The fact that you don't need schematics or wiring diagram speeds up the troubleshooting process. Just follow the instructions that come with the tool.

You can use a digital multimeter to test relays.
You can use a digital multimeter to test relays. | Source

VI. Using a Digital Multimeter to Test the Fuel Pump Relay

But, more likely you won't be testing relays that often, so probably you don't want to buy a relay tester. You still can use a digital multimeter for the same purpose. If you don't have a digital multimeter, though, buy one.

They come in handy for many car and home troubleshooting tasks. You may find a useful, quality and inexpensive digital multimeter in your local electronic parts store, hardware store, department store or online.

1. Visual Inspection

  • Before you start making any tests, pull out the relay and visually inspect the terminals and socket for signs of corrosion and overheating. Corrosion prevents proper current flow, and overheating indicates problems with the relay or circuits it connects to. Check the circuit, if necessary.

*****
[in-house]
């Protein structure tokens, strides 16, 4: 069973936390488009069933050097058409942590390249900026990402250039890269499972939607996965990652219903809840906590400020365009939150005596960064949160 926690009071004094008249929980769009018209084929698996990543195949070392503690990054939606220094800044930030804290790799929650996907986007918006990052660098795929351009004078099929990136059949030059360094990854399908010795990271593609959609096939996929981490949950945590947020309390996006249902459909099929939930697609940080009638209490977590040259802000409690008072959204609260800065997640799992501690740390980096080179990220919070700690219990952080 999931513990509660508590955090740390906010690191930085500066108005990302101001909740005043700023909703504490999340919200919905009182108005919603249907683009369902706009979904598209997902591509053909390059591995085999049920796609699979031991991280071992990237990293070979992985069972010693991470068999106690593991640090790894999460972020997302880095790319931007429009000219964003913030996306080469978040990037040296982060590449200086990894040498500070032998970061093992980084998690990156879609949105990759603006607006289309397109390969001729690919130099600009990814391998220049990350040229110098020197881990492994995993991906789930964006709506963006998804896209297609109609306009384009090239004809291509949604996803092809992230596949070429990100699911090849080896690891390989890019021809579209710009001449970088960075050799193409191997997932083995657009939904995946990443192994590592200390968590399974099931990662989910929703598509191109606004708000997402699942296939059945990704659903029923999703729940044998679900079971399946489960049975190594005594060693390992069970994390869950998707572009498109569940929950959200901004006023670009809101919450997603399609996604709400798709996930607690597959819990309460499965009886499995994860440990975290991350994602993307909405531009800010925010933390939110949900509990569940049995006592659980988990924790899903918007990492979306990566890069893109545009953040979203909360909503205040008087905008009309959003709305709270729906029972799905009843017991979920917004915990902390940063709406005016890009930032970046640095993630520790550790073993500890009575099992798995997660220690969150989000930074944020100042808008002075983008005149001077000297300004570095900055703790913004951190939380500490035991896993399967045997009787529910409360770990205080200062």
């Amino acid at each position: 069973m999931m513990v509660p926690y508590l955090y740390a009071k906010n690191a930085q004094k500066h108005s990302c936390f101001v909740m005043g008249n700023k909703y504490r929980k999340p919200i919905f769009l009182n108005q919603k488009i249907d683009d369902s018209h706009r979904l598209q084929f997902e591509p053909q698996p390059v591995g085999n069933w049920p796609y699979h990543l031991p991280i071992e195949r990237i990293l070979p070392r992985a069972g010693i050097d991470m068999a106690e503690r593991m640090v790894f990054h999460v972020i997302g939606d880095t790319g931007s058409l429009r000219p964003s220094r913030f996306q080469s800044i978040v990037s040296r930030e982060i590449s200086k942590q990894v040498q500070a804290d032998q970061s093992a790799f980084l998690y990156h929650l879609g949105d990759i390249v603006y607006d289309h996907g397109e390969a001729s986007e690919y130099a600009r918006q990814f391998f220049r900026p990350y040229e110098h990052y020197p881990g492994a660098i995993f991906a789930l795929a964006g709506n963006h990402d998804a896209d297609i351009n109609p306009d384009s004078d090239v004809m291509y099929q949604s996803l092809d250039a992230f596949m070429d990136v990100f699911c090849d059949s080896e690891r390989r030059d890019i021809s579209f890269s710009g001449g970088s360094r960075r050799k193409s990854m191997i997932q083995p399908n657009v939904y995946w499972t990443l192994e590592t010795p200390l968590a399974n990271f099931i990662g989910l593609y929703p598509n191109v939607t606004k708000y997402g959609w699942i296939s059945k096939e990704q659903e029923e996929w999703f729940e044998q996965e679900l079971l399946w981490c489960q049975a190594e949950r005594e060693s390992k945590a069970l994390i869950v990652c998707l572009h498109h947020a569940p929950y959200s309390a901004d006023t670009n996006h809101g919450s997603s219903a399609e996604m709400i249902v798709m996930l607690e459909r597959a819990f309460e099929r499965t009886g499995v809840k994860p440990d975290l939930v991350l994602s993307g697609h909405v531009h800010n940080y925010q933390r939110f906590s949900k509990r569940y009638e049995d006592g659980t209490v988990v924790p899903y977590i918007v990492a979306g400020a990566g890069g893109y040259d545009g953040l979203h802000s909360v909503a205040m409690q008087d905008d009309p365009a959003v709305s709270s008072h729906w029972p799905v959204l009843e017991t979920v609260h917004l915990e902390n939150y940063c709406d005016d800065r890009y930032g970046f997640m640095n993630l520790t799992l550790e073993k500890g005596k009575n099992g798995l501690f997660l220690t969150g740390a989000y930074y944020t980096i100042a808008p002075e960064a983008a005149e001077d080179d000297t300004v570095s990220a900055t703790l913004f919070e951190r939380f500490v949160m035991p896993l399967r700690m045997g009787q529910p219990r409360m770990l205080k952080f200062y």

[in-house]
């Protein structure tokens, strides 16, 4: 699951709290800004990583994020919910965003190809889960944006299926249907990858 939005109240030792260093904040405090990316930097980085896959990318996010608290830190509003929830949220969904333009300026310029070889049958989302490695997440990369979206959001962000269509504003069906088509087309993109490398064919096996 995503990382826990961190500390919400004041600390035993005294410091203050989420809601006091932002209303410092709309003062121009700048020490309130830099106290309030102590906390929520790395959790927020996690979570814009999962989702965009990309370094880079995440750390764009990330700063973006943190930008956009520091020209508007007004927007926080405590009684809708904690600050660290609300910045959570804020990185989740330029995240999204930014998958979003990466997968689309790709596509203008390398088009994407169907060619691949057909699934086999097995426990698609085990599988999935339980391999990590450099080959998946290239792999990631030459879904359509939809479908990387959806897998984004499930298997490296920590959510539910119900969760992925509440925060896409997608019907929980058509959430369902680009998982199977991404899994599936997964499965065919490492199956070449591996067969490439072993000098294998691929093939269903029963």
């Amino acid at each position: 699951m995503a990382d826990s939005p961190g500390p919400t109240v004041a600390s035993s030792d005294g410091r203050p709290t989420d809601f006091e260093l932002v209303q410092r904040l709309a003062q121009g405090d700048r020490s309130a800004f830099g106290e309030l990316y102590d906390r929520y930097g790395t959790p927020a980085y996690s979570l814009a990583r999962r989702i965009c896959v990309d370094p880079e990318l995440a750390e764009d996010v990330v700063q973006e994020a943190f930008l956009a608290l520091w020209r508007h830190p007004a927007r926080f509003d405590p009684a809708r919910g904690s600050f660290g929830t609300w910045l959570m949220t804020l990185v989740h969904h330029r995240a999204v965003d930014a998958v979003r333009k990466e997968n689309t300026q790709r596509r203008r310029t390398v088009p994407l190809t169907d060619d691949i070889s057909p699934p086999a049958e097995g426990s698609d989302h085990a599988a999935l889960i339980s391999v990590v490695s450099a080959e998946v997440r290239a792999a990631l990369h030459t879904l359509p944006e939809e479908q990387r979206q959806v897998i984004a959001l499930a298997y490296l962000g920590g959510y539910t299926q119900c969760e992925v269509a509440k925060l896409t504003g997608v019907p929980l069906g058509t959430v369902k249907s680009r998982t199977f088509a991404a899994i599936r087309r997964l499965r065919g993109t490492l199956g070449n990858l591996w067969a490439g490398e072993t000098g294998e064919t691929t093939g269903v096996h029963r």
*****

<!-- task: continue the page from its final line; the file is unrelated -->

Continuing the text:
• Clean corroded terminals and socket with electrical contact cleaner.

2. Identifying the Fuel Pump Relay Terminals

Now, you need to identify which pins or terminals belong to the control circuit and which to the load or controlled — aka power — circuit.

On an automotive relay, the control circuit is the one you or the computer activates. The load or power circuit is the one with the load or accessory that becomes activated (fuel pump, radiator fan, headlights, horn).

You'll find that many car relays have a diagram stamped on the case itself to identify each pin or terminal with a number. Now, if you look at the actual pins or terminals, chances are that you'll see these same numbers printed next to them as well.